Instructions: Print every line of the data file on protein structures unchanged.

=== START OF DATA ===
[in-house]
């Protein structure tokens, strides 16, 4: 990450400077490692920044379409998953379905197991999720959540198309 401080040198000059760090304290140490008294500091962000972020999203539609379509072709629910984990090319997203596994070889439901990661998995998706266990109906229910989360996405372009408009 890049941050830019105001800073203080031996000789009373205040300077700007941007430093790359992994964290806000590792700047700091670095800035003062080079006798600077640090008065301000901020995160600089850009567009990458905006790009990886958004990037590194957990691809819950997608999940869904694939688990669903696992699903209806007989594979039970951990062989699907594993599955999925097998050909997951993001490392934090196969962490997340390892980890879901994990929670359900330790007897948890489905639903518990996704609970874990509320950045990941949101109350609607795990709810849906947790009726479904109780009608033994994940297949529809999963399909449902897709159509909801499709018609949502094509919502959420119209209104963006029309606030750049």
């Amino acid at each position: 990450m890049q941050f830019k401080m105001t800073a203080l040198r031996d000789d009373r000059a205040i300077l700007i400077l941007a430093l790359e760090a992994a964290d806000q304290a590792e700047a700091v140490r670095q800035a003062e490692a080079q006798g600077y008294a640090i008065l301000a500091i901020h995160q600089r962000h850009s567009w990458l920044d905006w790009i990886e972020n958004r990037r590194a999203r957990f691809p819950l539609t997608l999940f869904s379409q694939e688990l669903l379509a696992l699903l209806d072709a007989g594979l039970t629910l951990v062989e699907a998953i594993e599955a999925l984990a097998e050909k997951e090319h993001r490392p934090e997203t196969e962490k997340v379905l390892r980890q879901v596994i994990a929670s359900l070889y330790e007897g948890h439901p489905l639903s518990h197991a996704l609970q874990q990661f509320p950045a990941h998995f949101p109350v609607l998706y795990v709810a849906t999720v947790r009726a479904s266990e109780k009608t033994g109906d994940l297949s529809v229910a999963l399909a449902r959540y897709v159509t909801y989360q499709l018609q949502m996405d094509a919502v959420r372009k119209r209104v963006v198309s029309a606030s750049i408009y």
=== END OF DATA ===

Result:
[in-house]
């Protein structure tokens, strides 16, 4: 990450400077490692920044379409998953379905197991999720959540198309 401080040198000059760090304290140490008294500091962000972020999203539609379509072709629910984990090319997203596994070889439901990661998995998706266990109906229910989360996405372009408009 890049941050830019105001800073203080031996000789009373205040300077700007941007430093790359992994964290806000590792700047700091670095800035003062080079006798600077640090008065301000901020995160600089850009567009990458905006790009990886958004990037590194957990691809819950997608999940869904694939688990669903696992699903209806007989594979039970951990062989699907594993599955999925097998050909997951993001490392934090196969962490997340390892980890879901994990929670359900330790007897948890489905639903518990996704609970874990509320950045990941949101109350609607795990709810849906947790009726479904109780009608033994994940297949529809999963399909449902897709159509909801499709018609949502094509919502959420119209209104963006029309606030750049």
């Amino acid at each position: 990450m890049q941050f830019k401080m105001t800073a203080l040198r031996d000789d009373r000059a205040i300077l700007i400077l941007a430093l790359e760090a992994a964290d806000q304290a590792e700047a700091v140490r670095q800035a003062e490692a080079q006798g600077y008294a640090i008065l301000a500091i901020h995160q600089r962000h850009s567009w990458l920044d905006w790009i990886e972020n958004r990037r590194a999203r957990f691809p819950l539609t997608l999940f869904s379409q694939e688990l669903l379509a696992l699903l209806d072709a007989g594979l039970t629910l951990v062989e699907a998953i594993e599955a999925l984990a097998e050909k997951e090319h993001r490392p934090e997203t196969e962490k997340v379905l390892r980890q879901v596994i994990a929670s359900l070889y330790e007897g948890h439901p489905l639903s518990h197991a996704l609970q874990q990661f509320p950045a990941h998995f949101p109350v609607l998706y795990v709810a849906t999720v947790r009726a479904s266990e109780k009608t033994g109906d994940l297949s529809v229910a999963l399909a449902r959540y897709v159509t909801y989360q499709l018609q949502m996405d094509a919502v959420r372009k119209r209104v963006v198309s029309a606030s750049i408009y």